Will the Republican party be damaged by infighting when it should be concerned with putting its best foot forward?
With Fred Thompson’s campaign rapidly fading into irrelevance, the candidate and his staff are going all out to damage their main competitior for conservative votes, Mike Huckabee. As things stand in the national polls, Huckabee is best described as first among equals, and he is beginning to look like a very viable candidate. But could Thompson’s scorched earth tactics turn off enough Republicans to make Huckabee damaged goods? Could Huckabee end up being the nominee who can’t rally the part of the base that thinks he’s a pro-amnesty, rapist-pardoning, tax loving liberal?
Anecdotal evidence suggests that this may be the case. Some of Thompson’s most vocal supporters already believe that Huckabee is more Antichrist than Christian. They decry his record as governor or Arkansas in terms that seem more appropriate for a bitterly contested general election than the early stages of the party contest. The campaign isn’t making an issue of the infamous Wayne Dumond case, but Thompson’s supporters are. Even if Thompson eventually bows out and officially throws his support behind Huckabee, as far as these true believers are concerned, it may be difficult to unring the bell.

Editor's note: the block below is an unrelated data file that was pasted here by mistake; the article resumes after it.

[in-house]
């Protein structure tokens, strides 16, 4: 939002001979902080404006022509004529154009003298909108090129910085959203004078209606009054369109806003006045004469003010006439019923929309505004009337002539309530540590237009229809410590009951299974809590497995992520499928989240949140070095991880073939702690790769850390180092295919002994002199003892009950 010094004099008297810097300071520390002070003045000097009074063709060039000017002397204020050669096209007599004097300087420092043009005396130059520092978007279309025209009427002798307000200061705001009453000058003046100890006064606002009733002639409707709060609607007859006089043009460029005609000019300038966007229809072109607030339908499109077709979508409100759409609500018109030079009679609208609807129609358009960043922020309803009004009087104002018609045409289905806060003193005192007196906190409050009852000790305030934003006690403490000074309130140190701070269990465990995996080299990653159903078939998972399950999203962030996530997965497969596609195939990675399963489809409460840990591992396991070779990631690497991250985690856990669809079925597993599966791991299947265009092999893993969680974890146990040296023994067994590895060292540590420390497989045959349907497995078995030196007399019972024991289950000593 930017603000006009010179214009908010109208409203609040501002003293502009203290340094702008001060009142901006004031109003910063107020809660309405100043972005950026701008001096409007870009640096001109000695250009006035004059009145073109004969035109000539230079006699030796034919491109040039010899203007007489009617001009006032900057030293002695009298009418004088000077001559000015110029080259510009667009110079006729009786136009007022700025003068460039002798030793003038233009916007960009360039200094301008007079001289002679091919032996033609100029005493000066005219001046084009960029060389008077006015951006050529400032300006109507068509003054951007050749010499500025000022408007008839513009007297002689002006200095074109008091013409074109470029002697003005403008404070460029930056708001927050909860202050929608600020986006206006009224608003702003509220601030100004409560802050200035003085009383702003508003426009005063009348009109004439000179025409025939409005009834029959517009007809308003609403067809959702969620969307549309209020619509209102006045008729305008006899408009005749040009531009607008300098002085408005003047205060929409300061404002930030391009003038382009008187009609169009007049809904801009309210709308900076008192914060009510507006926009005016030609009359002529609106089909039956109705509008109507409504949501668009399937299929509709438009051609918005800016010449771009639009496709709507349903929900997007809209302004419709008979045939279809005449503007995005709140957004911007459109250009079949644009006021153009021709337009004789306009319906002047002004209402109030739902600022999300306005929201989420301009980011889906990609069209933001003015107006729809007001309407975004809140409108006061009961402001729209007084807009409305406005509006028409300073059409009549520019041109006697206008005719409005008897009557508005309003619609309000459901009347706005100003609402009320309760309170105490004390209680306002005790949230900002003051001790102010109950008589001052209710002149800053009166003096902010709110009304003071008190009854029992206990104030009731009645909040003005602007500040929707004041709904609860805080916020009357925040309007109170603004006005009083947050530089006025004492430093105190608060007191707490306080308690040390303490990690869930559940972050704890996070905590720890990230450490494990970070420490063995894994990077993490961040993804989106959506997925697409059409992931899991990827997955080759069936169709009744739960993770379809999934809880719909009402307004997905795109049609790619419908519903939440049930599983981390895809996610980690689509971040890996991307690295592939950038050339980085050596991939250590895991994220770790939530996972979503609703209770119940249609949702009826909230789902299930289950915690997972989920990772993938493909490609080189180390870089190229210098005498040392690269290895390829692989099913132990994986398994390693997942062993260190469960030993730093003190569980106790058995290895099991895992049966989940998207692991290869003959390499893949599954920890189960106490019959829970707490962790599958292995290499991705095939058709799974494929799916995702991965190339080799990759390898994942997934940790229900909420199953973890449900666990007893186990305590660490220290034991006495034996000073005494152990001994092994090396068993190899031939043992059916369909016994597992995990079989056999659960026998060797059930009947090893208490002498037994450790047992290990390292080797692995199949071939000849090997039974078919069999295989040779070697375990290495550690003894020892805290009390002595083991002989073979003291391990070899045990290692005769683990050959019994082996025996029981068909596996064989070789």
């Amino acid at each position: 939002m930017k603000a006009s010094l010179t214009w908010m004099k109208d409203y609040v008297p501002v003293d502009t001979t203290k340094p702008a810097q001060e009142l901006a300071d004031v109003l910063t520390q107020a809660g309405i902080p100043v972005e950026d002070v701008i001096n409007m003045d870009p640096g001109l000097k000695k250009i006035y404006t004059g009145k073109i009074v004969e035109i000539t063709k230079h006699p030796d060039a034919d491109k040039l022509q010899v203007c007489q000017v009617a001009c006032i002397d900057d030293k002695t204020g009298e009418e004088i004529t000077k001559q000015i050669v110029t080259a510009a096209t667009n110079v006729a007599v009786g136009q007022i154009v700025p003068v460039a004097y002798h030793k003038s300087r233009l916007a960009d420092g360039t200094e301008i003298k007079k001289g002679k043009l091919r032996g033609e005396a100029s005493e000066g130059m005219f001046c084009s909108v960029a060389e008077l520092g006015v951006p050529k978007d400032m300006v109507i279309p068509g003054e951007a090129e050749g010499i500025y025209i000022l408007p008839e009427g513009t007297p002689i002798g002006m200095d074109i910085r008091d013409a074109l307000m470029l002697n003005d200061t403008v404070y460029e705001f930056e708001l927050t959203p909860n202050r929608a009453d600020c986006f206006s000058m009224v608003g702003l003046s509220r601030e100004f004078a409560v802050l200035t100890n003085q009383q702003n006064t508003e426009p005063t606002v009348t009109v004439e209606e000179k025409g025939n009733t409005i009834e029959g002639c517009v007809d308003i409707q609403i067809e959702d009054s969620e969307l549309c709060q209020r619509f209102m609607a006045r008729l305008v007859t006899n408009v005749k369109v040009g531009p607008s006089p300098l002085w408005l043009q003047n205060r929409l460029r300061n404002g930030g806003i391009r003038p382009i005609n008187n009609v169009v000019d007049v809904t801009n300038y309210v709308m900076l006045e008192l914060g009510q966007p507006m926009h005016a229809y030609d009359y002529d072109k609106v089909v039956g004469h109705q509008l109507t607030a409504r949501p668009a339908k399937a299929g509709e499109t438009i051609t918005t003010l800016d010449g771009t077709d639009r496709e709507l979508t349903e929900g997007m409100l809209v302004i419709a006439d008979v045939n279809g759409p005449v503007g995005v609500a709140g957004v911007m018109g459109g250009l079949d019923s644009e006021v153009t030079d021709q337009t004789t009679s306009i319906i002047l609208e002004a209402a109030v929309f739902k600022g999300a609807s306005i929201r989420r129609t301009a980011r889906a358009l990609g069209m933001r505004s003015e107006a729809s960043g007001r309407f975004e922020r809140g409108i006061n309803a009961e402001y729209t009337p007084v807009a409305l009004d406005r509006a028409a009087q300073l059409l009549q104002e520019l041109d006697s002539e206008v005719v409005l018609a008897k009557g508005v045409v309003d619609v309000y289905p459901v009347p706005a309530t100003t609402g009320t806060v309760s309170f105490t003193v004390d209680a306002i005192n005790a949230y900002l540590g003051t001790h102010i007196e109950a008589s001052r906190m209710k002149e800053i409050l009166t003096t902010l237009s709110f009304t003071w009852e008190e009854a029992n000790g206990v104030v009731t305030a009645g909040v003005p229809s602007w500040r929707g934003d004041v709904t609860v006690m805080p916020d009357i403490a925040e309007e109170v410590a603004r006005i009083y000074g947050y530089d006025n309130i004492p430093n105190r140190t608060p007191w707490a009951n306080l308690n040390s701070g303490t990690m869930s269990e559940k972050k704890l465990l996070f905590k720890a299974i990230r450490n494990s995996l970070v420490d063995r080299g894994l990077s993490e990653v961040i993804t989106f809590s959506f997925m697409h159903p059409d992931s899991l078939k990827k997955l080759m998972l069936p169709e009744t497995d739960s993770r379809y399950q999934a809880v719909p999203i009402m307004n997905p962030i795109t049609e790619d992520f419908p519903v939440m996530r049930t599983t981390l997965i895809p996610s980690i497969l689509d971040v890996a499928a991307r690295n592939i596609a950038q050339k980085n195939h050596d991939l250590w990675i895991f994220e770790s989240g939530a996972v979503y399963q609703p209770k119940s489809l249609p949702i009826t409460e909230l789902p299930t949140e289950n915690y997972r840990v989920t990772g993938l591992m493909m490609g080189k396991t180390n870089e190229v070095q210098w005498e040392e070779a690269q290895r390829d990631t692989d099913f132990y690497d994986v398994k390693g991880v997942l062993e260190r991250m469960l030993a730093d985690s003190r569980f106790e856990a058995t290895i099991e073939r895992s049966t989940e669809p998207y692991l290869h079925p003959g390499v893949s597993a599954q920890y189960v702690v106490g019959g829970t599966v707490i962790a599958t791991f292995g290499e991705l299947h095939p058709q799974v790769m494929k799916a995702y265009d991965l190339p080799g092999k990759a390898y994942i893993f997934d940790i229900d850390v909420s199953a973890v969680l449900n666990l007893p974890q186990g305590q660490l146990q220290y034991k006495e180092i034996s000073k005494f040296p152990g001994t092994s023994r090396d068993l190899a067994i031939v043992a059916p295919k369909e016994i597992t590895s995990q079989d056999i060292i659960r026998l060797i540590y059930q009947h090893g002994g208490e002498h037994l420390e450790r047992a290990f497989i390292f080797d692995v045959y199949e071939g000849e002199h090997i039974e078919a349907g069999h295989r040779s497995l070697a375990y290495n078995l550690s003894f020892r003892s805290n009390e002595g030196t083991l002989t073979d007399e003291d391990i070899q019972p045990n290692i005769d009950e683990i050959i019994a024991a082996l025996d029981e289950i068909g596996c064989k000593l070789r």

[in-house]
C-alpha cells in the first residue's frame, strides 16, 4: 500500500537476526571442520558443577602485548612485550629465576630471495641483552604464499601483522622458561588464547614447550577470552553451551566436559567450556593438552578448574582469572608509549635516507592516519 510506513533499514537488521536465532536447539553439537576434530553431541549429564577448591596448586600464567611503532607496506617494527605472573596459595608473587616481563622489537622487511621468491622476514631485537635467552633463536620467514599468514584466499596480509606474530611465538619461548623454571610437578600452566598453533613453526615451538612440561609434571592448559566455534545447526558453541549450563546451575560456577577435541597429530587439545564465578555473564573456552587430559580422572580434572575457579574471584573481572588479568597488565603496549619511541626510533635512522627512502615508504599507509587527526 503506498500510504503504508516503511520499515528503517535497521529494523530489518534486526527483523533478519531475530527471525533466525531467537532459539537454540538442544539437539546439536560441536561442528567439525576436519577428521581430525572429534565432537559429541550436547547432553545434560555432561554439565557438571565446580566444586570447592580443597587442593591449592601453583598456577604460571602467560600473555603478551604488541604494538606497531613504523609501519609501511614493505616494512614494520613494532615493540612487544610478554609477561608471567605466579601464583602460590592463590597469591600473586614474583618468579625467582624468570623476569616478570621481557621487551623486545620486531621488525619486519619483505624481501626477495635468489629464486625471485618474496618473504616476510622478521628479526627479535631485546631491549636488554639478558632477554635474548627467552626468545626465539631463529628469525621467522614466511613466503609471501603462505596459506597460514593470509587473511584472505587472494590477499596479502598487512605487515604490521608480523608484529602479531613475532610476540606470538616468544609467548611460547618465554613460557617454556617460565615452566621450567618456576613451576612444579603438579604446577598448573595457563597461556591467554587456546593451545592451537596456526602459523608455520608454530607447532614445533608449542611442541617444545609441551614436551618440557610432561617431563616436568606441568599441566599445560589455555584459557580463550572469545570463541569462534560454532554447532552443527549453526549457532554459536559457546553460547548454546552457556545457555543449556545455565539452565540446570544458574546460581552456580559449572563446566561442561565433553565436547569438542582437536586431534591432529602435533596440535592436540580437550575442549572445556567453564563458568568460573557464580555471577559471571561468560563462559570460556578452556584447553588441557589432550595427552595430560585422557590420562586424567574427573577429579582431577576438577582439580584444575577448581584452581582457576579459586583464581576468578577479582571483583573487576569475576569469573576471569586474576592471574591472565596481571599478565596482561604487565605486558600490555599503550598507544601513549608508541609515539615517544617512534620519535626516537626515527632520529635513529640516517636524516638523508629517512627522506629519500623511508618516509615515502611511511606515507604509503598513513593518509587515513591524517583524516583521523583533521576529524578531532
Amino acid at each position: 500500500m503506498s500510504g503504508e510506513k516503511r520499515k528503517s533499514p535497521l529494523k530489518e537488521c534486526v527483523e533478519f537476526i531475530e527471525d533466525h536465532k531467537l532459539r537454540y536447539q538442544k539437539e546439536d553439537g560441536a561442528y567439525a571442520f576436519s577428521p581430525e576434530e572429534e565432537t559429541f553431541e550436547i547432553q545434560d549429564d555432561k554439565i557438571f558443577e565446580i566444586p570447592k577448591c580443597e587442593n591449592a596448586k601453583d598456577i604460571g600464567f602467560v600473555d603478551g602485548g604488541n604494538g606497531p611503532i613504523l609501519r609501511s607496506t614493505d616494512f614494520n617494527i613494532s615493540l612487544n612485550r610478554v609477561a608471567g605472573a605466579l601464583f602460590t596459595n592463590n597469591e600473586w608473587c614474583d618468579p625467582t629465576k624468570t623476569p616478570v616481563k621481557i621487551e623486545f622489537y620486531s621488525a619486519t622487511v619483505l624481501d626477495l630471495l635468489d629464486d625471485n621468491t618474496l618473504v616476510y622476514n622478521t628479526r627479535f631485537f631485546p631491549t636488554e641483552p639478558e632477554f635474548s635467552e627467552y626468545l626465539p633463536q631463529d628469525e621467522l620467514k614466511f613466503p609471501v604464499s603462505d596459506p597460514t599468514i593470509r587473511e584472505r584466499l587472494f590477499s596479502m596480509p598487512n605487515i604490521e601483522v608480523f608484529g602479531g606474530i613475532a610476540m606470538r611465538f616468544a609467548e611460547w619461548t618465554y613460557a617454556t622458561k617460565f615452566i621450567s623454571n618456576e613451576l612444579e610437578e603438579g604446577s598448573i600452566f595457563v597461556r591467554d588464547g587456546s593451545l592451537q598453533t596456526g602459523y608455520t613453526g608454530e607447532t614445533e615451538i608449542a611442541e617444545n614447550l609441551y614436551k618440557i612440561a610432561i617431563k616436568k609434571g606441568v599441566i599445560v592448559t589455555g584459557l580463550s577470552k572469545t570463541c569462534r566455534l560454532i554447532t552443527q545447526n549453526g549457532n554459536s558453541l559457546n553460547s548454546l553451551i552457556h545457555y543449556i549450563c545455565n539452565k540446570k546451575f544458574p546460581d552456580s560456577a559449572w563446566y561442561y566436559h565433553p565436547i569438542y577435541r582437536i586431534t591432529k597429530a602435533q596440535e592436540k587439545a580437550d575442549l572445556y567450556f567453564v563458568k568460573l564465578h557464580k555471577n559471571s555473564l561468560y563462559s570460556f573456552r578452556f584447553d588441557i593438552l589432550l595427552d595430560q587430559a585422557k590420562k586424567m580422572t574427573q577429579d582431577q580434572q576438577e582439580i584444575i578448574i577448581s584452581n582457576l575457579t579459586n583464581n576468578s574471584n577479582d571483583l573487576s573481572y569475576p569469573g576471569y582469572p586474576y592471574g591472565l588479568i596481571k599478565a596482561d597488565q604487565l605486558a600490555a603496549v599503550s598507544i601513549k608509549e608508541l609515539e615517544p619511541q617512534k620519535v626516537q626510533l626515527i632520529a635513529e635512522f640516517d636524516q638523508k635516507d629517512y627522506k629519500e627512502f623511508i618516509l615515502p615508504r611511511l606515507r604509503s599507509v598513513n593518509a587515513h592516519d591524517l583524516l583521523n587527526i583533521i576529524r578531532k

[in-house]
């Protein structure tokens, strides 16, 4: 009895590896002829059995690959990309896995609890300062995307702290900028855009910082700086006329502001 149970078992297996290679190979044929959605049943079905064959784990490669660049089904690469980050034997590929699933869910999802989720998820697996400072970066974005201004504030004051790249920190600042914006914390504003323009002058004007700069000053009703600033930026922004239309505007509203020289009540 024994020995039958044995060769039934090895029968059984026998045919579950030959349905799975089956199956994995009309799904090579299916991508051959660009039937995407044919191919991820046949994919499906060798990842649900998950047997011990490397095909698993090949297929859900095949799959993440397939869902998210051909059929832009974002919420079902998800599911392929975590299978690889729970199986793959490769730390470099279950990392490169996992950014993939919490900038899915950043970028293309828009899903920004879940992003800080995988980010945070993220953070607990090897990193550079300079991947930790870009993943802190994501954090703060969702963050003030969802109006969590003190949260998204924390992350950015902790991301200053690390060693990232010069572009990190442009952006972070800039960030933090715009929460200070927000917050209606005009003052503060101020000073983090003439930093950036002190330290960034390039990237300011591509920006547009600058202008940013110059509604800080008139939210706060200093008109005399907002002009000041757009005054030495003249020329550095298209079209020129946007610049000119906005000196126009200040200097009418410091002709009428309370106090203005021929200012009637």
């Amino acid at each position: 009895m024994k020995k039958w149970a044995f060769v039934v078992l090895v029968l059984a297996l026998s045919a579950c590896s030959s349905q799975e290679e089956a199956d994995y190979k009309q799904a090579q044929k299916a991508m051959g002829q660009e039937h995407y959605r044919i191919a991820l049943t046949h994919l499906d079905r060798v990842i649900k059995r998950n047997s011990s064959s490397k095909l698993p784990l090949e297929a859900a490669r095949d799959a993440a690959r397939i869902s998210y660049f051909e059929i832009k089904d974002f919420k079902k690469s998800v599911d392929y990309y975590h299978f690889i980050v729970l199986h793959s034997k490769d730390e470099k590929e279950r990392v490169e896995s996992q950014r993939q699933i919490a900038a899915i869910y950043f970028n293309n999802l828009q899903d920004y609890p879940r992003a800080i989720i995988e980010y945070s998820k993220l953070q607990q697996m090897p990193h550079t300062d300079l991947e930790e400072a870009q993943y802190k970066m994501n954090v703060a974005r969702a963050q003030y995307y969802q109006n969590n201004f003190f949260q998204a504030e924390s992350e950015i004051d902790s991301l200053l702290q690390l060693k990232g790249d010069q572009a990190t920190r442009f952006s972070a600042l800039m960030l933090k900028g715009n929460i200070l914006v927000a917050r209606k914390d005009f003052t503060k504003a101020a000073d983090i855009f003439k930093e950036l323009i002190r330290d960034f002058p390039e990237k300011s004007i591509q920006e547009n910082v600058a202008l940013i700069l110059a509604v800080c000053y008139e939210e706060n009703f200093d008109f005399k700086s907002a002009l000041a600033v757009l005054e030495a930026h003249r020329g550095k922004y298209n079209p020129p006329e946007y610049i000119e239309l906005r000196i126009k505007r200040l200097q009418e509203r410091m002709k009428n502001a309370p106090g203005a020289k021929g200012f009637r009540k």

This situation tends to validate the rationale behind the famous 11th commandment of the Republican party: thou shalt not speak ill of another Republican. It may well be that as Thompson the candidate drowns in a whirlpool of unfulfilled promise and uninspired rhetoric, he drags Huckabee down with him.
Republicans should hope that if Huckabee becomes the party’s candidate for the general election, that this is not so.